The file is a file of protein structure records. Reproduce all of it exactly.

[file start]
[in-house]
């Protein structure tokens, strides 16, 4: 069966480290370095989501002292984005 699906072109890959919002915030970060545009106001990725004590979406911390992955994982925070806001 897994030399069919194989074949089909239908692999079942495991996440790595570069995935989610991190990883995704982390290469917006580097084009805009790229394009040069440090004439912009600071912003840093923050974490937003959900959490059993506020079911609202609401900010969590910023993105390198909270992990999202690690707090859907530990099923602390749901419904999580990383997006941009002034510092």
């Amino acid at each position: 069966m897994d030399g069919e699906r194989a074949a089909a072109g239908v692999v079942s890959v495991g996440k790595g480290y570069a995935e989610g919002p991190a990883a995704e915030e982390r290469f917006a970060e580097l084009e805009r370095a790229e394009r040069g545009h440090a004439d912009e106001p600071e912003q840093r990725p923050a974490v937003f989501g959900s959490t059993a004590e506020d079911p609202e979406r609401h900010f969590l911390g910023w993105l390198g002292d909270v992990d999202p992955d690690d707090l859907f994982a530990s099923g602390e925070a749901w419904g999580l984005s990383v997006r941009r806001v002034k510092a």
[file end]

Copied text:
[in-house]
């Protein structure tokens, strides 16, 4: 069966480290370095989501002292984005 699906072109890959919002915030970060545009106001990725004590979406911390992955994982925070806001 897994030399069919194989074949089909239908692999079942495991996440790595570069995935989610991190990883995704982390290469917006580097084009805009790229394009040069440090004439912009600071912003840093923050974490937003959900959490059993506020079911609202609401900010969590910023993105390198909270992990999202690690707090859907530990099923602390749901419904999580990383997006941009002034510092």
């Amino acid at each position: 069966m897994d030399g069919e699906r194989a074949a089909a072109g239908v692999v079942s890959v495991g996440k790595g480290y570069a995935e989610g919002p991190a990883a995704e915030e982390r290469f917006a970060e580097l084009e805009r370095a790229e394009r040069g545009h440090a004439d912009e106001p600071e912003q840093r990725p923050a974490v937003f989501g959900s959490t059993a004590e506020d079911p609202e979406r609401h900010f969590l911390g910023w993105l390198g002292d909270v992990d999202p992955d690690d707090l859907f994982a530990s099923g602390e925070a749901w419904g999580l984005s990383v997006r941009r806001v002034k510092a």